It is not disloyal to say that the crime of killing Daphne Caruana Galizia, the crimes that murder tried to cover up, and the crimes committed to cover that murder up, are beyond the capability of our institutions to address properly.

I have been dragged to court for an article I wrote some time ago fitting Daphne’s murder into Italian anti-mafia laws. We have nothing like that because to some extent perhaps we never needed it before now.

We will continue to go around in circles unless as a country we come to terms with our limitations and ask for some help. It is no treason to admit we need a helping hand. If an earthquake had struck us we should not be too proud to accept emergency help from neighbouring countries. We have been struck by a man-made earthquake and it is clear that the structures we have for everyday use are not holding up.

I’m not suggesting outside help would necessarily be self-less and easy to come by. Consider the disgraceful interview the outgoing American replacement ambassador gave a few days ago. Mark Schapiro wanted to diffuse the political impact of his embassy’s statement from last October when they told Malta’s government they were “not too late” to ask for American help to get Daphne’s killer behind bars.

The American embassy will want its relationship with the post-Joseph Muscat regime to work for them. Their motivation is not entirely altruistic. But whatever the motives of other countries may sometimes be, their help may be just what we need. If I look at Mark Schapiro’s Rorschach test and decipher the inkblots on his embassy’s statement from last October I see the fact that their intervention was one of the catalysts that six weeks later saw Yorgen Fenech under arrest and Joseph Muscat resigning.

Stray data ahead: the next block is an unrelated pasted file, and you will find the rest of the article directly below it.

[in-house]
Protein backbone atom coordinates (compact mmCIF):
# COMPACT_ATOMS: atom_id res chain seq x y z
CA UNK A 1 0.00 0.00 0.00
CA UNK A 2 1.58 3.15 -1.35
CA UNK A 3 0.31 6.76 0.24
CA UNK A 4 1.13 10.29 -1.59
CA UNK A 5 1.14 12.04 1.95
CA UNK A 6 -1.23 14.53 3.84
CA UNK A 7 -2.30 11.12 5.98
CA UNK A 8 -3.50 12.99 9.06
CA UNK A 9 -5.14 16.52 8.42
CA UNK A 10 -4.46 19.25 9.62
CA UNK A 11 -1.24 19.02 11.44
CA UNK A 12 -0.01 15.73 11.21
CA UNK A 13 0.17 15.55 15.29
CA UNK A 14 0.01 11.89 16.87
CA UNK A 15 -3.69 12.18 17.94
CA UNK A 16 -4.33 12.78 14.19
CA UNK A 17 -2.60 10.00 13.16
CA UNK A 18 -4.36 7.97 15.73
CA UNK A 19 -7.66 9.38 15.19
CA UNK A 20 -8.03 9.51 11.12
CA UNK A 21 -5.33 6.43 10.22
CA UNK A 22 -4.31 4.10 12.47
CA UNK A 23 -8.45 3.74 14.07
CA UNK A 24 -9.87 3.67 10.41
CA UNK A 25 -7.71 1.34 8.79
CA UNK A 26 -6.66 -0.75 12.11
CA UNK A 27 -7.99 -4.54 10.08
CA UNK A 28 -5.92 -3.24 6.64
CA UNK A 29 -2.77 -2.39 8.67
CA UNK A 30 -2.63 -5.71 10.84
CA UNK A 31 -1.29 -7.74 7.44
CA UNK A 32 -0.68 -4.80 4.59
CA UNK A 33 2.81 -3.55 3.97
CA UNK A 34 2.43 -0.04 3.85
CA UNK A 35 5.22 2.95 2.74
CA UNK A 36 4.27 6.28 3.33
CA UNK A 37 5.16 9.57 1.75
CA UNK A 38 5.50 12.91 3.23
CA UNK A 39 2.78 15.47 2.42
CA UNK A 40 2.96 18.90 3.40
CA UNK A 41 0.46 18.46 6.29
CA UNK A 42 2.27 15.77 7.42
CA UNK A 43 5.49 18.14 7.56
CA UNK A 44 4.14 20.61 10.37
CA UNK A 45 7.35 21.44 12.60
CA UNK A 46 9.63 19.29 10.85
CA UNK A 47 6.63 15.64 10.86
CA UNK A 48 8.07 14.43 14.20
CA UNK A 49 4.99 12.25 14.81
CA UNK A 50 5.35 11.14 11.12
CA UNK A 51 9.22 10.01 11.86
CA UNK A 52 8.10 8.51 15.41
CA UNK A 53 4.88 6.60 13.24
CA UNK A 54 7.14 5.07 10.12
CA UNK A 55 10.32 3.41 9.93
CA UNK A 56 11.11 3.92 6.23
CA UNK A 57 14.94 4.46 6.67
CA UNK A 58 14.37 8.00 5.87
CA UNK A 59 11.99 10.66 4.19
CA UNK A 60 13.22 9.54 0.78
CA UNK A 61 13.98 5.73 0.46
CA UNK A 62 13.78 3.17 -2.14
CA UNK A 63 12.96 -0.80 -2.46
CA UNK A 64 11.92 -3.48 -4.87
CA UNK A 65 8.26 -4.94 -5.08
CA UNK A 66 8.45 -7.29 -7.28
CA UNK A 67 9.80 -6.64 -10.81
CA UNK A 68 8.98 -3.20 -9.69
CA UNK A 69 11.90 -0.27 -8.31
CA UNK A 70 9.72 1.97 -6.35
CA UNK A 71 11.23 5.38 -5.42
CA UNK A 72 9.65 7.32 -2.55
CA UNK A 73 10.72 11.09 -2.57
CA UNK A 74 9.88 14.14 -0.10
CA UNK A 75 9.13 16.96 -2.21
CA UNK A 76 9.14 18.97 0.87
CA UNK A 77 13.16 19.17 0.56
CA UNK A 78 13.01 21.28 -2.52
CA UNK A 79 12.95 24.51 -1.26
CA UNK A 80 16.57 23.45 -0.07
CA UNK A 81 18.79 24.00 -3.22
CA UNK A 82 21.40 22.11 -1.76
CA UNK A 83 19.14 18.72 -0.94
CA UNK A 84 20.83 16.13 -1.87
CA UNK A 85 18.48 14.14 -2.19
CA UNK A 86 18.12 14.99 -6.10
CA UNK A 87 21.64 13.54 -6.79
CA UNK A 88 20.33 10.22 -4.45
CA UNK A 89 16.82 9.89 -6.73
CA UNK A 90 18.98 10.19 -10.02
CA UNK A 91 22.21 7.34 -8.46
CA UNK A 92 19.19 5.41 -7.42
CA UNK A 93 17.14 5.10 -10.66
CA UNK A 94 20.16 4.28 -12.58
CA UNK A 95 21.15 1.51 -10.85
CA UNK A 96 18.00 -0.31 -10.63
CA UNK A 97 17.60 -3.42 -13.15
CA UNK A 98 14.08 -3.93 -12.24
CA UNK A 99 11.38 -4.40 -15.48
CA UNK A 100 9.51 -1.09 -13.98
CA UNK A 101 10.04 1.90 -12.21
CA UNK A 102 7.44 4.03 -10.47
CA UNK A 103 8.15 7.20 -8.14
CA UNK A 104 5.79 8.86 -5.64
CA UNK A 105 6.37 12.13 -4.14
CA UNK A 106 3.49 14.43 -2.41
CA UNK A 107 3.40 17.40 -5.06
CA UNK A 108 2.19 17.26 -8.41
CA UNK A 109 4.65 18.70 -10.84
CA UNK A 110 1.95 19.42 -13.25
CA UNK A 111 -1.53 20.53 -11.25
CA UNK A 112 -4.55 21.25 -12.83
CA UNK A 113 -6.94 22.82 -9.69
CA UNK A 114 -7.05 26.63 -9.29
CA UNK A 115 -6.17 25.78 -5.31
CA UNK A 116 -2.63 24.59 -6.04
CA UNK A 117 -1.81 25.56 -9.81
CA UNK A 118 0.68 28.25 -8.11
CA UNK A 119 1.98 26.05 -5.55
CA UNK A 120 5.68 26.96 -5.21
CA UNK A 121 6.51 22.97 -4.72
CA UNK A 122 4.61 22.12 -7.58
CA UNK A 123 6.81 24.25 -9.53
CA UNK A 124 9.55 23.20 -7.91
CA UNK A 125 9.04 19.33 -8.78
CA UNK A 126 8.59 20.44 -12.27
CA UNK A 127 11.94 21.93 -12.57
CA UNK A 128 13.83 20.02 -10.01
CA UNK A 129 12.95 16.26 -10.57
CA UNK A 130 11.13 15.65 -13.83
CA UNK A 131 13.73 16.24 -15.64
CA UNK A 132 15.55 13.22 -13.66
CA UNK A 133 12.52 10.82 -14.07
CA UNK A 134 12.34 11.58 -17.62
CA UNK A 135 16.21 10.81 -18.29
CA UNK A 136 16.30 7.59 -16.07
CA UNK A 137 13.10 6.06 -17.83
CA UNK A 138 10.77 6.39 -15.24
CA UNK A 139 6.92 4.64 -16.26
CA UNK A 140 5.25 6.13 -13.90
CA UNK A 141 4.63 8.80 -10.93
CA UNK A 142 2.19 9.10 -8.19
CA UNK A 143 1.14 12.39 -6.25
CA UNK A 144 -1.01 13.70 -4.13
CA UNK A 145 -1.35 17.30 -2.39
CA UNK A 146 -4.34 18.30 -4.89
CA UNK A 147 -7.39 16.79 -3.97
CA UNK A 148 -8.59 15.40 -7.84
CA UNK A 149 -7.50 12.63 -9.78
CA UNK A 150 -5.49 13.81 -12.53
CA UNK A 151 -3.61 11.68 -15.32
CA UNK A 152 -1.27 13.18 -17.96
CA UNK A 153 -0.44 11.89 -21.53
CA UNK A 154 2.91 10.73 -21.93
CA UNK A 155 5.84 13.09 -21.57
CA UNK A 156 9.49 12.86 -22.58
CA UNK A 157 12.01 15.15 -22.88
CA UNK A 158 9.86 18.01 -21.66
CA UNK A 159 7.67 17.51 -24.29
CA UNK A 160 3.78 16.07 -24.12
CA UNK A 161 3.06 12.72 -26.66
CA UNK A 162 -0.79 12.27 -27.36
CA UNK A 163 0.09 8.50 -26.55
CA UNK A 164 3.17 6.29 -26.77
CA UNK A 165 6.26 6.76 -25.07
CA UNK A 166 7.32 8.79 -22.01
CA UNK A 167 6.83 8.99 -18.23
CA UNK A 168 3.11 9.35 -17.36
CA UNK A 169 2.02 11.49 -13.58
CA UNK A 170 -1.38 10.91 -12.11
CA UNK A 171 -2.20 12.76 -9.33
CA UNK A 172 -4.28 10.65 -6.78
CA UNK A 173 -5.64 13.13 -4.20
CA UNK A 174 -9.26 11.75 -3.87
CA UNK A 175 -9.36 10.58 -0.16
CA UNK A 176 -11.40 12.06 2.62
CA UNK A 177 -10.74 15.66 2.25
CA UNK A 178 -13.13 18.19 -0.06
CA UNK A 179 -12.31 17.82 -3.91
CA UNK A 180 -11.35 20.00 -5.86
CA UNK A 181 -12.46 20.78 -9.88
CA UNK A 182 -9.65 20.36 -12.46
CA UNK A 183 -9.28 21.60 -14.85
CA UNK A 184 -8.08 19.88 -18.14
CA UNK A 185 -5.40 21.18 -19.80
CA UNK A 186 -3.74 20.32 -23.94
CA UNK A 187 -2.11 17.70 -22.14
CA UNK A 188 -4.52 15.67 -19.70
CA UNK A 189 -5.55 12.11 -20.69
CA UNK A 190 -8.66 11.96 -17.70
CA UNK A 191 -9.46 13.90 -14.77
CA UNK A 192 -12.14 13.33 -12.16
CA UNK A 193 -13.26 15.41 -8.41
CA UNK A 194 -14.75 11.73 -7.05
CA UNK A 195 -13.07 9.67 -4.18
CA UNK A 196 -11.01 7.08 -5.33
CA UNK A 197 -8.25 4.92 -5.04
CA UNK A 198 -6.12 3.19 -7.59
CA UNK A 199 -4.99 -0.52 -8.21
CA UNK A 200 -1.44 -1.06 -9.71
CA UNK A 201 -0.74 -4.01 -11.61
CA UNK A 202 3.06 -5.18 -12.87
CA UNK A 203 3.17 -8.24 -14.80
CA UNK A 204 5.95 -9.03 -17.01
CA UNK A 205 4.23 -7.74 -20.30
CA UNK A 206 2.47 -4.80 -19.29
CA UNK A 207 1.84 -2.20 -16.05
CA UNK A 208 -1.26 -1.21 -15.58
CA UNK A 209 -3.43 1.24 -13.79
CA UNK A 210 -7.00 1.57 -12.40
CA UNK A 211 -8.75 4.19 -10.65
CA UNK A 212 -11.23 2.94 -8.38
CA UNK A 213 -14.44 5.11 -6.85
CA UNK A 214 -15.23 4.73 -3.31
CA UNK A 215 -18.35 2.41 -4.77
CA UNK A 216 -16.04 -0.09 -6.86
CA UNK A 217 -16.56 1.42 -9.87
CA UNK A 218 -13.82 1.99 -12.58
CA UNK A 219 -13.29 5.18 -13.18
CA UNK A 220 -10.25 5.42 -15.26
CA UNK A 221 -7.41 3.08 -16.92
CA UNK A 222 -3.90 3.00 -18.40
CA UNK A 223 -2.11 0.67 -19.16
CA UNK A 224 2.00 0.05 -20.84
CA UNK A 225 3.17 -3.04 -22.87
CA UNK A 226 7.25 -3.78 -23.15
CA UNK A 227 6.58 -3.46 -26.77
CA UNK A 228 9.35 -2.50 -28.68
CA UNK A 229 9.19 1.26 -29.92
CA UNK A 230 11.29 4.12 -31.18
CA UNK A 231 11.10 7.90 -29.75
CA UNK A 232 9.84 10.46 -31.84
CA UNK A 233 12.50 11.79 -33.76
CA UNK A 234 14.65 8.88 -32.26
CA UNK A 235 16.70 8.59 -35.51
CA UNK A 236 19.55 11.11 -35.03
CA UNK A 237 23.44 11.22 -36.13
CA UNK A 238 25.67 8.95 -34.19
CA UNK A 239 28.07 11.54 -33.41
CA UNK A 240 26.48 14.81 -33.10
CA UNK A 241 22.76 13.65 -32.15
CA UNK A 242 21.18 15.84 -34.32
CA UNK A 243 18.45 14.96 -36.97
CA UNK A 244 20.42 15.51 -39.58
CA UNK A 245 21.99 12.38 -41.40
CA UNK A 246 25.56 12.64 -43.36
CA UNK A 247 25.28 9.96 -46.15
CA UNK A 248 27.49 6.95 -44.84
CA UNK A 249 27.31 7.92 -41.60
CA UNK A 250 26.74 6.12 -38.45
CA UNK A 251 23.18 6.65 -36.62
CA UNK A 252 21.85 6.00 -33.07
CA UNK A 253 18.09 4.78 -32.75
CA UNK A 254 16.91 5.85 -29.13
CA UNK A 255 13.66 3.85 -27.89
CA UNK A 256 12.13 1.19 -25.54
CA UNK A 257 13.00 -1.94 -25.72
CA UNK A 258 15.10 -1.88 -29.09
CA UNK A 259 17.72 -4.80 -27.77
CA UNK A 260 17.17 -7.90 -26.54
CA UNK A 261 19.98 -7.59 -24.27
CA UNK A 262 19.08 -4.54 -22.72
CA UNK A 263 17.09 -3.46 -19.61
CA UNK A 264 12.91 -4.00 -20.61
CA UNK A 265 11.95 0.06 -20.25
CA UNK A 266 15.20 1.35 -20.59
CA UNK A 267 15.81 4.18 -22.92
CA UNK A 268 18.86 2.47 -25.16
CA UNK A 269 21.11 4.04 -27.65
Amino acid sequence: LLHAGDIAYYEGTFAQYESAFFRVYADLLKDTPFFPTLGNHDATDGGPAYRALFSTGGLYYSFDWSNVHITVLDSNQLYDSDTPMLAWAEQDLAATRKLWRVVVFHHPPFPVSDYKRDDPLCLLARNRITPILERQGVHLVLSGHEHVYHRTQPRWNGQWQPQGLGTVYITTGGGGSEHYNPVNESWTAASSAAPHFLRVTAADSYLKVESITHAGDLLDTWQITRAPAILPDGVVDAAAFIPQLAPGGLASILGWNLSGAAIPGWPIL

It is not disloyal to say that we are not going to get to the bottom of this murder alone.

I was sitting in a crowded courtroom yesterday to be reminded how uncomfortably crowded this country can be. When I got there one of the persons to arrive was Lawrence Cutajar. He took a look at me over the rims of his glasses and dove into his phone. I caught myself thinking back at things I wrote about him on this blog until the buff prison guards in blue berets came to the scene to inspect the courtroom. They were led by – who else? – Alexander Dalli whom this website unilaterally ennobled with the title of Count of Ras Ħanżir mostly because of his shenanigans in the prison he runs.

As we sat in the court-room to wait a bearded man in his thirties proffered his sweaty hand to me. ‘Għandi pjaċir,’ he lied. It’s something one says when they’re being introduced to someone. This clown wasn’t being introduced by anyone and he wasn’t introducing himself. “Min int?” I ask him. “Ezekiel Psaila,” said Lawrence Cutajar’s lawyer recently described in this website as the brother of the lawyer of another key witness in the case against Yorgen Fenech: Keith Schembri.

That’s nothing compared to the oddness of being 3 metres away from Yorgen Fenech constantly smirking, shaking his head, guffawing and whispering into the ears of his lawyers like a fidgety child in church. He was surrounded by relatives and friends. The place is small which means I was surrounded by his family and friends. More to the point Daphne’s family was surrounded by Yorgen Fenech’s family and friends.